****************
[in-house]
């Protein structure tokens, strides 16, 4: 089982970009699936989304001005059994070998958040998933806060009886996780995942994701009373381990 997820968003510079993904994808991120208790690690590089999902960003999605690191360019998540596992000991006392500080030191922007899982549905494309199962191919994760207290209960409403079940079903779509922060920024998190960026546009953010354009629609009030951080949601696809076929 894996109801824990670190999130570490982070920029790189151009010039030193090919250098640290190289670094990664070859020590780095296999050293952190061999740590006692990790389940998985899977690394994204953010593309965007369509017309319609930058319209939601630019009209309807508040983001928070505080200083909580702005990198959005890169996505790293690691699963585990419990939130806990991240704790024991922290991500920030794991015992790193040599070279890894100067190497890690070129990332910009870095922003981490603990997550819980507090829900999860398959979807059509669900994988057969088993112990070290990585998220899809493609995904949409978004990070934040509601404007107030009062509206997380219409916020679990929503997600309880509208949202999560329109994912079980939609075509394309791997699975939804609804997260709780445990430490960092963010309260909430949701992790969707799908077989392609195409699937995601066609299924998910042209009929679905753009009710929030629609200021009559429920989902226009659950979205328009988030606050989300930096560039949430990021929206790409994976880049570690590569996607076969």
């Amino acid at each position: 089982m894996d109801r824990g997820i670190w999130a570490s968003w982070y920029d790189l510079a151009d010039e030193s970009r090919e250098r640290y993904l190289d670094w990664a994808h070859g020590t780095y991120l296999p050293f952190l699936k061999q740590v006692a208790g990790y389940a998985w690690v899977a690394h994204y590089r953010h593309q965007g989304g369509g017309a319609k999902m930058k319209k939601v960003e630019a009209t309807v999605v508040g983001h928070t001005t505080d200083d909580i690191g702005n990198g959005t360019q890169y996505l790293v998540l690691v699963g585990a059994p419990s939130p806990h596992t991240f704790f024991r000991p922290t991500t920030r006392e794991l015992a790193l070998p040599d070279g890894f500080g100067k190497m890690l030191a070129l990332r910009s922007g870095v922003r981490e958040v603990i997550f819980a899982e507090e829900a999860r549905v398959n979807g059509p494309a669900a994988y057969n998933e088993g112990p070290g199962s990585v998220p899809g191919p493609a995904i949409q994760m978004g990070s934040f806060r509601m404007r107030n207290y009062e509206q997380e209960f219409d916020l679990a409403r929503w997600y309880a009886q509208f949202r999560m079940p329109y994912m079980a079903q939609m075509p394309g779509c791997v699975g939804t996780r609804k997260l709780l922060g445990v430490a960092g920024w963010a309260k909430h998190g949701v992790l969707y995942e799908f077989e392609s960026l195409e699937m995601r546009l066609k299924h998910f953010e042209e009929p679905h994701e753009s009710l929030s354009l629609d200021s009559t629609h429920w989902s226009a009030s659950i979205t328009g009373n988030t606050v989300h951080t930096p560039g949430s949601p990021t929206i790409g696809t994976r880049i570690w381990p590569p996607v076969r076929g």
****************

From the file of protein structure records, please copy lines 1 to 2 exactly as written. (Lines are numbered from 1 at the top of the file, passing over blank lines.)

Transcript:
[in-house]
């Protein structure tokens, strides 16, 4: 089982970009699936989304001005059994070998958040998933806060009886996780995942994701009373381990 997820968003510079993904994808991120208790690690590089999902960003999605690191360019998540596992000991006392500080030191922007899982549905494309199962191919994760207290209960409403079940079903779509922060920024998190960026546009953010354009629609009030951080949601696809076929 894996109801824990670190999130570490982070920029790189151009010039030193090919250098640290190289670094990664070859020590780095296999050293952190061999740590006692990790389940998985899977690394994204953010593309965007369509017309319609930058319209939601630019009209309807508040983001928070505080200083909580702005990198959005890169996505790293690691699963585990419990939130806990991240704790024991922290991500920030794991015992790193040599070279890894100067190497890690070129990332910009870095922003981490603990997550819980507090829900999860398959979807059509669900994988057969088993112990070290990585998220899809493609995904949409978004990070934040509601404007107030009062509206997380219409916020679990929503997600309880509208949202999560329109994912079980939609075509394309791997699975939804609804997260709780445990430490960092963010309260909430949701992790969707799908077989392609195409699937995601066609299924998910042209009929679905753009009710929030629609200021009559429920989902226009659950979205328009988030606050989300930096560039949430990021929206790409994976880049570690590569996607076969």